This crisis moment is the secret of Wiesel’s fury. It is the moment of original indignation, in which the incident ray of shame suffered, accelerated by life around a point of pain, hurls back a reflecting ray of shame that prosecutes. Emil Fackenheim has called this crisis the moment of resistance. Fackenheim’s interest in this moment is primarily focused on its heroic occurrence inside the camps, and consequently its recapitulation in thought in philosophical reflection about the camps, a kind of epistemic resistance against the threat of a total collapse of the mind into philosophical nihilism, a collapse demanded of philosophy by Auschwitz. The example that arrests his attention is taken from the early Auschwitz memoir of Pelagia Lewińska. She describes an epiphany amid the filthy latrine conditions of the camp.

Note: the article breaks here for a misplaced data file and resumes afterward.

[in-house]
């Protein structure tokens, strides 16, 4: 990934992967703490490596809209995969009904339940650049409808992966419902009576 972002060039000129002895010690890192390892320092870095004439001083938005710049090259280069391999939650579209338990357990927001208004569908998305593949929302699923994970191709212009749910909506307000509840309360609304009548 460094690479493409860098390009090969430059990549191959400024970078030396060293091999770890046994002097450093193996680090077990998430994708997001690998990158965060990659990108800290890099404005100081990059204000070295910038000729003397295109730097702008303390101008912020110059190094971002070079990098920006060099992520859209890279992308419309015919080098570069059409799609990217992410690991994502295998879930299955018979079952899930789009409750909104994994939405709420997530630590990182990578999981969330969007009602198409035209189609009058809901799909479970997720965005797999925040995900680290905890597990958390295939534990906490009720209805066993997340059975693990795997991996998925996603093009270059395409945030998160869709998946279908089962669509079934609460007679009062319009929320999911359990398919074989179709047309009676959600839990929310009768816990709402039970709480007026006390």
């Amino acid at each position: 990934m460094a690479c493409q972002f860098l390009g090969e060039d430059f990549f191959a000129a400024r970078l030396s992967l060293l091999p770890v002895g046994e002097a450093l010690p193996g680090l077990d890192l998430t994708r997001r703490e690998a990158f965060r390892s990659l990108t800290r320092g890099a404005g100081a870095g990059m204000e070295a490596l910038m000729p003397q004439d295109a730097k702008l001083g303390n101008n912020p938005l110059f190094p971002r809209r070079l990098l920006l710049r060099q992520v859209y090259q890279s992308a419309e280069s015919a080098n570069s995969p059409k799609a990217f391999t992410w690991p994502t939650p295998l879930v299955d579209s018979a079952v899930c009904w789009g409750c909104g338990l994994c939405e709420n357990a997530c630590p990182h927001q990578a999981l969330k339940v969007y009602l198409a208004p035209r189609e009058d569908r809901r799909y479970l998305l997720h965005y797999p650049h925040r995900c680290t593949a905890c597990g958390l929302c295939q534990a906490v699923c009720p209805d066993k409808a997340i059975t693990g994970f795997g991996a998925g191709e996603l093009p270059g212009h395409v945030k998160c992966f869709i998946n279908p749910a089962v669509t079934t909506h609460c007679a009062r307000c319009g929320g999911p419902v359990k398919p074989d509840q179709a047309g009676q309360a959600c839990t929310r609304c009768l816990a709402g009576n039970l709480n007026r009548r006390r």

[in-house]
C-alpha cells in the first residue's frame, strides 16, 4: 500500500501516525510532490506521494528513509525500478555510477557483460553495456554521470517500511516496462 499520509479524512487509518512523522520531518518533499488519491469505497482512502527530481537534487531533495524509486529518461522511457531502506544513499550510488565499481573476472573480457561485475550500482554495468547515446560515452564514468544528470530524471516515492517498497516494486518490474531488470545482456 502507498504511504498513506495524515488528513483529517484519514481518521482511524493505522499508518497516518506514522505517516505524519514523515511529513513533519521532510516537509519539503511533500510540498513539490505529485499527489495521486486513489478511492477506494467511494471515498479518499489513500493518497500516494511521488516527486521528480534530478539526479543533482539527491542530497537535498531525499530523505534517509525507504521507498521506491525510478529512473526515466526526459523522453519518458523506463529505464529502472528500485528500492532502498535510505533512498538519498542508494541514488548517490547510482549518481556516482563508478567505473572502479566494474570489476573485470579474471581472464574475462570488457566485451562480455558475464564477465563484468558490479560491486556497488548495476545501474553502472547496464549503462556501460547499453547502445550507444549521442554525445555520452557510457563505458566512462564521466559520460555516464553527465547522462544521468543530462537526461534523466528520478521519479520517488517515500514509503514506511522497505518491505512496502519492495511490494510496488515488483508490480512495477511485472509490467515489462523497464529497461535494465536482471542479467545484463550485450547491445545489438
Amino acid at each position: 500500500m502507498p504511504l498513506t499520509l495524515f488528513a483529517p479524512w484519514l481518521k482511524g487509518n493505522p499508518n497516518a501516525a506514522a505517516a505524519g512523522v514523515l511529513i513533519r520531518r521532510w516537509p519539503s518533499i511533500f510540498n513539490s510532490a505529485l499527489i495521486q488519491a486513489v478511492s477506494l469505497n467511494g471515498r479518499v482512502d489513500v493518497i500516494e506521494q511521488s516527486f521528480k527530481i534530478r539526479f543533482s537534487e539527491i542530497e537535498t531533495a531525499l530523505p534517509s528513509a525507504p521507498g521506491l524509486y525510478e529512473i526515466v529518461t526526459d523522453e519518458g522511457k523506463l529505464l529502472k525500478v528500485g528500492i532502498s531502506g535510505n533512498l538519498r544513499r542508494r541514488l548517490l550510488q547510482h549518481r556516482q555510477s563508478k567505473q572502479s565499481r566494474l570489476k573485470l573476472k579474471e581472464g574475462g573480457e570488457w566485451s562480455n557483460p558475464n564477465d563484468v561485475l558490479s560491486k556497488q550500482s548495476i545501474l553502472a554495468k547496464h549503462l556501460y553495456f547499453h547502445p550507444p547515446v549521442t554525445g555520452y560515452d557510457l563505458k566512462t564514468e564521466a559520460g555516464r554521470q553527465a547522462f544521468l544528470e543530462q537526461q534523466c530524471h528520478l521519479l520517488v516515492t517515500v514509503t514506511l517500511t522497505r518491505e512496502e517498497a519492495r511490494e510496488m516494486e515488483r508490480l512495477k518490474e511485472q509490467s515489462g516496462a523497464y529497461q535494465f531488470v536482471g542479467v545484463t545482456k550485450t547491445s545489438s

… I understood that it was not a matter of disorder or of lack of organization, but, on the contrary, that it was a well-developed, conscious ‘idea’ that had supervised the installation of the camp. They had condemned us to perish in our own filth, to drown us in mud, in our own excrement; they wanted to degrade us, to degrade the human dignity within us, to efface in us every trace of humanity … .
… But from the moment in which I grasped the directive idea of the German criminals, it was as if I had been awakened from a dream. To perish, then, would be to fulfill the intentions of the enemy, to realize its plans? No! Not that!
I felt something like an order to live. …
… I had to live, I had to muster all my strength in order not to die, despite everything. And if I did die here, it would die as a human being, I would keep my dignity.